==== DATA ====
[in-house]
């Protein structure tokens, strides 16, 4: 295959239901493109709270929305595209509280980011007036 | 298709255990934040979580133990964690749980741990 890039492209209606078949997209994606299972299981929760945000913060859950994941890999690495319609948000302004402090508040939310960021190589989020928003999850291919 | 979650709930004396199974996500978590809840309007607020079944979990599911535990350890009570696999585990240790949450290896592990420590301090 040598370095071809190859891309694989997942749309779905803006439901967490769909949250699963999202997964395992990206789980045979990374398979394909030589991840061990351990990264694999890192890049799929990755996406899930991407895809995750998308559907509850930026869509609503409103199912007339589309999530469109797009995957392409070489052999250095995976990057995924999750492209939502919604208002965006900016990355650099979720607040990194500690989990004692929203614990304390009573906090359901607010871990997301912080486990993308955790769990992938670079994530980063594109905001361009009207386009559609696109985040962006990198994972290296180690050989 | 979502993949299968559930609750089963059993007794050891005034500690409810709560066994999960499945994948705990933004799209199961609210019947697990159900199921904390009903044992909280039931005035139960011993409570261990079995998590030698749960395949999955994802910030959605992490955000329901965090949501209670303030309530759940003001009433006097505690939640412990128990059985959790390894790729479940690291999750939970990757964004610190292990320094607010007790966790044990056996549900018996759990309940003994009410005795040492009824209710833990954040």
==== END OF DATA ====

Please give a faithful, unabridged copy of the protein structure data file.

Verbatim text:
[in-house]
């Protein structure tokens, strides 16, 4: 295959239901493109709270929305595209509280980011007036 | 298709255990934040979580133990964690749980741990 890039492209209606078949997209994606299972299981929760945000913060859950994941890999690495319609948000302004402090508040939310960021190589989020928003999850291919 | 979650709930004396199974996500978590809840309007607020079944979990599911535990350890009570696999585990240790949450290896592990420590301090 040598370095071809190859891309694989997942749309779905803006439901967490769909949250699963999202997964395992990206789980045979990374398979394909030589991840061990351990990264694999890192890049799929990755996406899930991407895809995750998308559907509850930026869509609503409103199912007339589309999530469109797009995957392409070489052999250095995976990057995924999750492209939502919604208002965006900016990355650099979720607040990194500690989990004692929203614990304390009573906090359901607010871990997301912080486990993308955790769990992938670079994530980063594109905001361009009207386009559609696109985040962006990198994972290296180690050989 | 979502993949299968559930609750089963059993007794050891005034500690409810709560066994999960499945994948705990933004799209199961609210019947697990159900199921904390009903044992909280039931005035139960011993409570261990079995998590030698749960395949999955994802910030959605992490955000329901965090949501209670303030309530759940003001009433006097505690939640412990128990059985959790390894790729479940690291999750939970990757964004610190292990320094607010007790966790044990056996549900018996759990309940003994009410005795040492009824209710833990954040």